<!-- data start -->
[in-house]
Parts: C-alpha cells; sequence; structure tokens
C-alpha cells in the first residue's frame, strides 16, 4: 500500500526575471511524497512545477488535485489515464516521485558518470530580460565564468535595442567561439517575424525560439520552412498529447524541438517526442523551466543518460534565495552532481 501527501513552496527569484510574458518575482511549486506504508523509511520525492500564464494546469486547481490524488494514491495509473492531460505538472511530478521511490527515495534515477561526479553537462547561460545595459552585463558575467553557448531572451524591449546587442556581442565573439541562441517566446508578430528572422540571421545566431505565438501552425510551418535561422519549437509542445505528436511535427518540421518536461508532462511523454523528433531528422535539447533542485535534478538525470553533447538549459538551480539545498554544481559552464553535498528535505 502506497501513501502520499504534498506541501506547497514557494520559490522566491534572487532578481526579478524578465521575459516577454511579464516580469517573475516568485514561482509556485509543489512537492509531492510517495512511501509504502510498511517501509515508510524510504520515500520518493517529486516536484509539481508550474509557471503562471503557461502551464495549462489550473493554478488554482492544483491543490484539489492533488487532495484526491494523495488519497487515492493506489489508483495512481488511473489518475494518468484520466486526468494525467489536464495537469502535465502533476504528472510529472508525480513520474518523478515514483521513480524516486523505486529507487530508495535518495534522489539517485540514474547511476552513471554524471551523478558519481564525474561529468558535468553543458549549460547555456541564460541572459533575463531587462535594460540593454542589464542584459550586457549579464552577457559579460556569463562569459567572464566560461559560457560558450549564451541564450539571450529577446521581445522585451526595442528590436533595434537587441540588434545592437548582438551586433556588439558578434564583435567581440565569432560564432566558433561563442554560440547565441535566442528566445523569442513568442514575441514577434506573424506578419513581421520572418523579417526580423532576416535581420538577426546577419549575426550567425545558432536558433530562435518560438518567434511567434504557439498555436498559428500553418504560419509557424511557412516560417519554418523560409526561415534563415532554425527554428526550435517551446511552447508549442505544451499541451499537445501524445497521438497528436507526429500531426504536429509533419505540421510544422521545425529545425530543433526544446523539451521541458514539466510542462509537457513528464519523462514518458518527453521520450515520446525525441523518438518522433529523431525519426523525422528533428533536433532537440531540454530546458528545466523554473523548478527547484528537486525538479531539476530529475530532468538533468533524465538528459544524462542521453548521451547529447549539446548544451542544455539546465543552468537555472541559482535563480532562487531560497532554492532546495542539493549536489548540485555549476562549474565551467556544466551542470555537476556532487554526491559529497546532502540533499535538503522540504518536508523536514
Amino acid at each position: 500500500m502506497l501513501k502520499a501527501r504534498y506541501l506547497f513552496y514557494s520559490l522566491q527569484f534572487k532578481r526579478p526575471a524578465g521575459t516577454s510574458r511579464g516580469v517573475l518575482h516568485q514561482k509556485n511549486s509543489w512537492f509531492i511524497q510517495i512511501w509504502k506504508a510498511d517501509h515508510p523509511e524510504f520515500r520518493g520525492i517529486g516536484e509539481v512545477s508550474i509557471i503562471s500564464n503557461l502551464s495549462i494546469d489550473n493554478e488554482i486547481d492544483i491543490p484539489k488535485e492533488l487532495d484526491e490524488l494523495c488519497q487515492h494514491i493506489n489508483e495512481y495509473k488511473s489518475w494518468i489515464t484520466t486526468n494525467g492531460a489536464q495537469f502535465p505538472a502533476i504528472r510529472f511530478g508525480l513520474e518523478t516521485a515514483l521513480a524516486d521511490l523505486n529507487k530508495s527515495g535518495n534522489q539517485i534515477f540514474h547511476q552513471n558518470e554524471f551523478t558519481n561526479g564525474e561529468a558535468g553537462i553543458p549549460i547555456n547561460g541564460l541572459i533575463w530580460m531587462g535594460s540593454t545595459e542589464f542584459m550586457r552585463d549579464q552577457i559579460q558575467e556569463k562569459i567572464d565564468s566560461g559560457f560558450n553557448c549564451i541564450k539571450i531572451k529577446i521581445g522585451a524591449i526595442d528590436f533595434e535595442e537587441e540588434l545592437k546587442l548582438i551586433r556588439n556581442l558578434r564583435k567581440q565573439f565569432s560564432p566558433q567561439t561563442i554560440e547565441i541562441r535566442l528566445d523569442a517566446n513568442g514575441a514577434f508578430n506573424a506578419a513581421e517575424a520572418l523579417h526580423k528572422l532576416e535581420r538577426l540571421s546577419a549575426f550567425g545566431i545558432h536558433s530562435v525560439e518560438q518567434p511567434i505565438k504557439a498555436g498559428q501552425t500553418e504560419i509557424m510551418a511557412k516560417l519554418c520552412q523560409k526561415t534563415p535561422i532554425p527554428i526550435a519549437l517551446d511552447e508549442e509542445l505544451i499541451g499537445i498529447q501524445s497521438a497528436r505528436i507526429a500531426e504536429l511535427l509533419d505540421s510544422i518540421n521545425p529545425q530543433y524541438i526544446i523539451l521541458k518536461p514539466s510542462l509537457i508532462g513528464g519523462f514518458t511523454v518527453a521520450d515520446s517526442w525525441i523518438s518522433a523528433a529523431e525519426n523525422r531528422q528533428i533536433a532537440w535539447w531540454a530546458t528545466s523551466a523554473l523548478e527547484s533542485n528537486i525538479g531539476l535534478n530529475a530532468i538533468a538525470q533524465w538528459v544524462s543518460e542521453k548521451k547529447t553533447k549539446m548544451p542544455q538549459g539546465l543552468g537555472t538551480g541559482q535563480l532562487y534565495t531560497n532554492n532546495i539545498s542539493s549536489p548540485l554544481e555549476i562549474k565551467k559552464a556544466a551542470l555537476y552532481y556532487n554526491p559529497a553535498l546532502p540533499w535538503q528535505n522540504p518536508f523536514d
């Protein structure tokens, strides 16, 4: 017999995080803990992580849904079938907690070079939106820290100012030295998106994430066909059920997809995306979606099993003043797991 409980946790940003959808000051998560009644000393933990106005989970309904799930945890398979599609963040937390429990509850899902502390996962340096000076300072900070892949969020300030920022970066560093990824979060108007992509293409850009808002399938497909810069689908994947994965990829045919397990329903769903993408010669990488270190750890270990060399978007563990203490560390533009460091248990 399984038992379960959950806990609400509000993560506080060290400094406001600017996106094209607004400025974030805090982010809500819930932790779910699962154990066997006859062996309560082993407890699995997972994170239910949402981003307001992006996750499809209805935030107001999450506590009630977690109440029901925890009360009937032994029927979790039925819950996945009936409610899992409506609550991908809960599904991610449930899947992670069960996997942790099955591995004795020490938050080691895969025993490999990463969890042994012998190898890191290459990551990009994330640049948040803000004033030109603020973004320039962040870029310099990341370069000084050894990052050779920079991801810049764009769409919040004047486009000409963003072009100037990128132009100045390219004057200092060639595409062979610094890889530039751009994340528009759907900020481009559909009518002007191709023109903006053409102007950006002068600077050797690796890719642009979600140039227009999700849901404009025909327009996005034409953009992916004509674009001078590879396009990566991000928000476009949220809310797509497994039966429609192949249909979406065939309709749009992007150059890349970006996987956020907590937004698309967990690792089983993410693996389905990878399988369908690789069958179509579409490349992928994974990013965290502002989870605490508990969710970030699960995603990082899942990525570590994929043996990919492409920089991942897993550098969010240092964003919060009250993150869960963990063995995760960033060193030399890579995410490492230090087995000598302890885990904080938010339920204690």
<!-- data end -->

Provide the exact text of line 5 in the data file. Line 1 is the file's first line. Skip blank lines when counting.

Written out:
């Protein structure tokens, strides 16, 4: 017999995080803990992580849904079938907690070079939106820290100012030295998106994430066909059920997809995306979606099993003043797991 409980946790940003959808000051998560009644000393933990106005989970309904799930945890398979599609963040937390429990509850899902502390996962340096000076300072900070892949969020300030920022970066560093990824979060108007992509293409850009808002399938497909810069689908994947994965990829045919397990329903769903993408010669990488270190750890270990060399978007563990203490560390533009460091248990 399984038992379960959950806990609400509000993560506080060290400094406001600017996106094209607004400025974030805090982010809500819930932790779910699962154990066997006859062996309560082993407890699995997972994170239910949402981003307001992006996750499809209805935030107001999450506590009630977690109440029901925890009360009937032994029927979790039925819950996945009936409610899992409506609550991908809960599904991610449930899947992670069960996997942790099955591995004795020490938050080691895969025993490999990463969890042994012998190898890191290459990551990009994330640049948040803000004033030109603020973004320039962040870029310099990341370069000084050894990052050779920079991801810049764009769409919040004047486009000409963003072009100037990128132009100045390219004057200092060639595409062979610094890889530039751009994340528009759907900020481009559909009518002007191709023109903006053409102007950006002068600077050797690796890719642009979600140039227009999700849901404009025909327009996005034409953009992916004509674009001078590879396009990566991000928000476009949220809310797509497994039966429609192949249909979406065939309709749009992007150059890349970006996987956020907590937004698309967990690792089983993410693996389905990878399988369908690789069958179509579409490349992928994974990013965290502002989870605490508990969710970030699960995603990082899942990525570590994929043996990919492409920089991942897993550098969010240092964003919060009250993150869960963990063995995760960033060193030399890579995410490492230090087995000598302890885990904080938010339920204690």